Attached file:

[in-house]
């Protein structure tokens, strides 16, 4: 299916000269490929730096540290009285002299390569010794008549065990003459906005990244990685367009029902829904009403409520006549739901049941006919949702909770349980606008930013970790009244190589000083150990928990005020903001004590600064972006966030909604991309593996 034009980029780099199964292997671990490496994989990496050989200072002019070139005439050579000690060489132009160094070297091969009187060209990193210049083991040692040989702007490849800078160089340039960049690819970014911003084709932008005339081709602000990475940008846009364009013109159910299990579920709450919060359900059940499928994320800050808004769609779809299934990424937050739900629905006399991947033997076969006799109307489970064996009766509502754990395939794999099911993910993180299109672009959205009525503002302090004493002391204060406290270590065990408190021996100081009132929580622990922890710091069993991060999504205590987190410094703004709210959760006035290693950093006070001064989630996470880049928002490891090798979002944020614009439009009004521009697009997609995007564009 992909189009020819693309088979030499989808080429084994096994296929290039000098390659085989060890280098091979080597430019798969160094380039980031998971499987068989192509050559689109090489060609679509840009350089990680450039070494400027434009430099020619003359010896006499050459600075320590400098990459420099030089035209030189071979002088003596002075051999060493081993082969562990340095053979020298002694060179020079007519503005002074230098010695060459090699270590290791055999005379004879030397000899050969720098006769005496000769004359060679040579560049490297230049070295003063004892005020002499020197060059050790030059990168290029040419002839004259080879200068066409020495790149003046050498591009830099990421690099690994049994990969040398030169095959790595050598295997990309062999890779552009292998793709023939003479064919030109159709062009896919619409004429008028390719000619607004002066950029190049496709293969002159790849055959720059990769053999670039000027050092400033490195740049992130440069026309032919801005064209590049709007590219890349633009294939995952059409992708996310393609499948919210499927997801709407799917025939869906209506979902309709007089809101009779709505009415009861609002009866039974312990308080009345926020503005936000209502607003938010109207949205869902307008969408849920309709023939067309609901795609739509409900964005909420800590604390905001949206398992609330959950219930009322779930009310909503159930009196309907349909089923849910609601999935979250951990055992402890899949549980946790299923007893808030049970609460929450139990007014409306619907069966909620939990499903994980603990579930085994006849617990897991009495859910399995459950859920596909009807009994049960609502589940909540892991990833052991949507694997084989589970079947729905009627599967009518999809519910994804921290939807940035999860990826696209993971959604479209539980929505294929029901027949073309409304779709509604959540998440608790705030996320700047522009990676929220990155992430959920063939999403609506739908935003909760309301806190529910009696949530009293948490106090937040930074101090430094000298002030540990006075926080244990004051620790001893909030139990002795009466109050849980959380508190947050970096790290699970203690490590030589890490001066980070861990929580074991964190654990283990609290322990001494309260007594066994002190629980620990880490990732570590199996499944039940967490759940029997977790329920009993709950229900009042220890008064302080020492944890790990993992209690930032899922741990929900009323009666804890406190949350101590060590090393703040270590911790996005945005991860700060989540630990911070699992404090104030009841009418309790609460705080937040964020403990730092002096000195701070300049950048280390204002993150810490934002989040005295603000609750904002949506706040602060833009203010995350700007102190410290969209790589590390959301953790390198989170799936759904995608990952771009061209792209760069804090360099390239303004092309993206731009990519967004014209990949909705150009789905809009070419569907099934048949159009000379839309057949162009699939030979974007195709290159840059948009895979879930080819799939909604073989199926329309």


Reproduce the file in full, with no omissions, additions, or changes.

[in-house]
């Protein structure tokens, strides 16, 4: 299916000269490929730096540290009285002299390569010794008549065990003459906005990244990685367009029902829904009403409520006549739901049941006919949702909770349980606008930013970790009244190589000083150990928990005020903001004590600064972006966030909604991309593996 034009980029780099199964292997671990490496994989990496050989200072002019070139005439050579000690060489132009160094070297091969009187060209990193210049083991040692040989702007490849800078160089340039960049690819970014911003084709932008005339081709602000990475940008846009364009013109159910299990579920709450919060359900059940499928994320800050808004769609779809299934990424937050739900629905006399991947033997076969006799109307489970064996009766509502754990395939794999099911993910993180299109672009959205009525503002302090004493002391204060406290270590065990408190021996100081009132929580622990922890710091069993991060999504205590987190410094703004709210959760006035290693950093006070001064989630996470880049928002490891090798979002944020614009439009009004521009697009997609995007564009 992909189009020819693309088979030499989808080429084994096994296929290039000098390659085989060890280098091979080597430019798969160094380039980031998971499987068989192509050559689109090489060609679509840009350089990680450039070494400027434009430099020619003359010896006499050459600075320590400098990459420099030089035209030189071979002088003596002075051999060493081993082969562990340095053979020298002694060179020079007519503005002074230098010695060459090699270590290791055999005379004879030397000899050969720098006769005496000769004359060679040579560049490297230049070295003063004892005020002499020197060059050790030059990168290029040419002839004259080879200068066409020495790149003046050498591009830099990421690099690994049994990969040398030169095959790595050598295997990309062999890779552009292998793709023939003479064919030109159709062009896919619409004429008028390719000619607004002066950029190049496709293969002159790849055959720059990769053999670039000027050092400033490195740049992130440069026309032919801005064209590049709007590219890349633009294939995952059409992708996310393609499948919210499927997801709407799917025939869906209506979902309709007089809101009779709505009415009861609002009866039974312990308080009345926020503005936000209502607003938010109207949205869902307008969408849920309709023939067309609901795609739509409900964005909420800590604390905001949206398992609330959950219930009322779930009310909503159930009196309907349909089923849910609601999935979250951990055992402890899949549980946790299923007893808030049970609460929450139990007014409306619907069966909620939990499903994980603990579930085994006849617990897991009495859910399995459950859920596909009807009994049960609502589940909540892991990833052991949507694997084989589970079947729905009627599967009518999809519910994804921290939807940035999860990826696209993971959604479209539980929505294929029901027949073309409304779709509604959540998440608790705030996320700047522009990676929220990155992430959920063939999403609506739908935003909760309301806190529910009696949530009293948490106090937040930074101090430094000298002030540990006075926080244990004051620790001893909030139990002795009466109050849980959380508190947050970096790290699970203690490590030589890490001066980070861990929580074991964190654990283990609290322990001494309260007594066994002190629980620990880490990732570590199996499944039940967490759940029997977790329920009993709950229900009042220890008064302080020492944890790990993992209690930032899922741990929900009323009666804890406190949350101590060590090393703040270590911790996005945005991860700060989540630990911070699992404090104030009841009418309790609460705080937040964020403990730092002096000195701070300049950048280390204002993150810490934002989040005295603000609750904002949506706040602060833009203010995350700007102190410290969209790589590390959301953790390198989170799936759904995608990952771009061209792209760069804090360099390239303004092309993206731009990519967004014209990949909705150009789905809009070419569907099934048949159009000379839309057949162009699939030979974007195709290159840059948009895979879930080819799939909604073989199926329309």